Todd Bookman

Reporter

Todd started as a news correspondent with NHPR in 2009. He spent nearly a decade in the non-profit world, working with international development agencies and anti-poverty groups. He holds a master’s degree in public administration from Columbia University.

Ways to Connect

Lewis Hine, via Wikimedia Commons

A century ago, Manchester, New Hampshire was known for just one thing: the Amoskeag Manufacturing Company.

“Amoskeag at one time, at its peak, around World War I, was more than 17,000 employees,” says John Clayton, executive director of the Manchester Historic Association and a longtime New Hampshire journalist.

  “So if you consider the scale of the city, at least half of the people who lived in this community worked for Amoskeag.”

The State Employees Association, the largest public sector union in the state, is filing an unfair labor practice complaint against the Governor’s office for what it calls a “refusal” to negotiate.

NH Division of Resource and Economic Development

During a previously unannounced trade mission to Montreal, Governor Chris Sununu spoke warmly on Monday about hundreds of years of economic ties between Quebec and New Hampshire.

Todd Bookman/NHPR

After 20 years of racing, Loudon is losing one of its biggest economic engines.

Track owners announced this week that the annual September NASCAR event held at New Hampshire Motor Speedway will be relocated to Las Vegas. The town will still host a mid-summer race, but local businesses are bracing for the impact.

Allison Quantz for NHPR

Following the introduction of new prescribing guidelines, surgeons at Dartmouth-Hitchcock are reducing the number of opioids they give patients after undergoing certain minor procedures.

Doctors say the initiative is an important step in reducing the number of painkillers available as the state reels from an ongoing opioid epidemic.

Courtesy

The best weather in all of New England right now is inside LEF Farms new $10 million greenhouse. It’s 75-degrees, August-level humid, with fans pushing out a soft breeze.

Operations manager Bob LaDue points out the beneficiaries of this artificial climate.

“That’s mezuna and cress,” he says, naming two of LEF Farms seven varieties of baby greens. “This is part of our spice mix.”

Alex Proimos via Flickr CC

During his speech to Congress Tuesday night, President Donald Trump reiterated his criticism of the Affordable Care Act, calling the health care law a “disaster.”  

"Obamacare is collapsing, and we must act decisively to protect all Americans. Action is not a choice, it is a necessity," said Trump.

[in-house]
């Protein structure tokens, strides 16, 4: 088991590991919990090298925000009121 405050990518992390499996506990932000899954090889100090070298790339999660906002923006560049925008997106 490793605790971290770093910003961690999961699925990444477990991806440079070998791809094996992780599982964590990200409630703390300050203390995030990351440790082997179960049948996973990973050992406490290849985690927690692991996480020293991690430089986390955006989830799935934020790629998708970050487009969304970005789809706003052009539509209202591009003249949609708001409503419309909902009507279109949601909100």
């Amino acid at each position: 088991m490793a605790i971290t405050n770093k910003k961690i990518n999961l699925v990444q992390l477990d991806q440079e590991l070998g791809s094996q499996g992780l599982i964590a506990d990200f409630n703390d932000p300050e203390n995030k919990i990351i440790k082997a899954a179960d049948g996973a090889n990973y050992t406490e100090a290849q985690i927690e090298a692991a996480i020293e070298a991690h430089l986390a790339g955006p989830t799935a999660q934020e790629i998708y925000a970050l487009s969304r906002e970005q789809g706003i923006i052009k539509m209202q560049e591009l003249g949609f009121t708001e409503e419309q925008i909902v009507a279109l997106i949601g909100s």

Creative Commons

A former Franklin Pierce University professor and her son appeared in U.S. Federal Court in Concord on Monday, accused of selling forged paintings by artist Leon Golub to a wealthy Florida-based art collector, Andrew Hall.

[Read background of the case by clicking here.]

During a pretrial conference, the parties expressed doubt over the ability to reach a settlement. Magistrate Judge Andrea Johnstone scheduled a jury trial for March, 2018.

Todd Bookman/NHPR

While angry protesters have been flooding town hall-style events across the country being held by Republican congressmen, the scene at today’s meeting in Concord felt more like a therapy session for beleaguered New Hampshire Democrats.

Hundreds hoping to hear Sens. Jeanne Shaheen and Maggie Hassan piled into an auditorium on the campus of the New Hampshire Technical Institute. They bore signs, pink "Pussyhats" and their fears about the next four years.

UNH Survey Center

Republicans pleased with the 2016 election results are pushing consumer confidence in New Hampshire to a 15-year high.

NH1

WBIN-TV announced Friday it will cease operations in the coming months after selling its broadcasting rights to the FCC. The network, which was purchased five years ago by former U.S. Senate candidate and New Hampshire businessman Bill Binnie, says proceeds from the sale approach $100 million.

“I am incredibly proud of the people in our television, radio and digital media businesses,” says Binnie in a statement posted to the NH1 website.  

Todd Bookman/NHPR

The New Hampshire House voted Thursday to kill a controversial Right-to-Work bill, as divisions within the Republican party ultimately sank the measure.

Allison Quantz for NHPR

Dartmouth College is joining other Ivy League schools in opposing President Trump’s immigration order.

The Hanover-based school, along with 16 other elite institutions, filed a legal brief in a New York federal court on Monday. The colleges and universities argue that the travel ban, which is currently on hold following a federal appeals court ruling, would harm their ability to attract and educate the world’s best scholars.

Todd Bookman/NHPR

A New Hampshire House Committee is recommending against passage of Right-to- Work legislation, which would prohibit unions from forcing non-union members to pay fees to cover the cost of collective bargaining.

Members of the House Labor Committee voted 14-7, with many Republicans joining Democrats in opposition to the often partisan issue.

The bill next heads to the full House, which will take up the measure next week.

Hundreds of opponents filled Representatives Hall in Concord Wednesday, many wearing red t-shirts, to voice their concerns to lawmakers.

Todd Bookman/NHPR

To an outsider, Newington is strip malls and the Pease Tradeport. A dark patch opposite all the glowing neon that straddles the Spaulding Turnpike. The small residential section of town sits protected by the brackish waters of Little Bay, seemingly doing its best not to be noticed.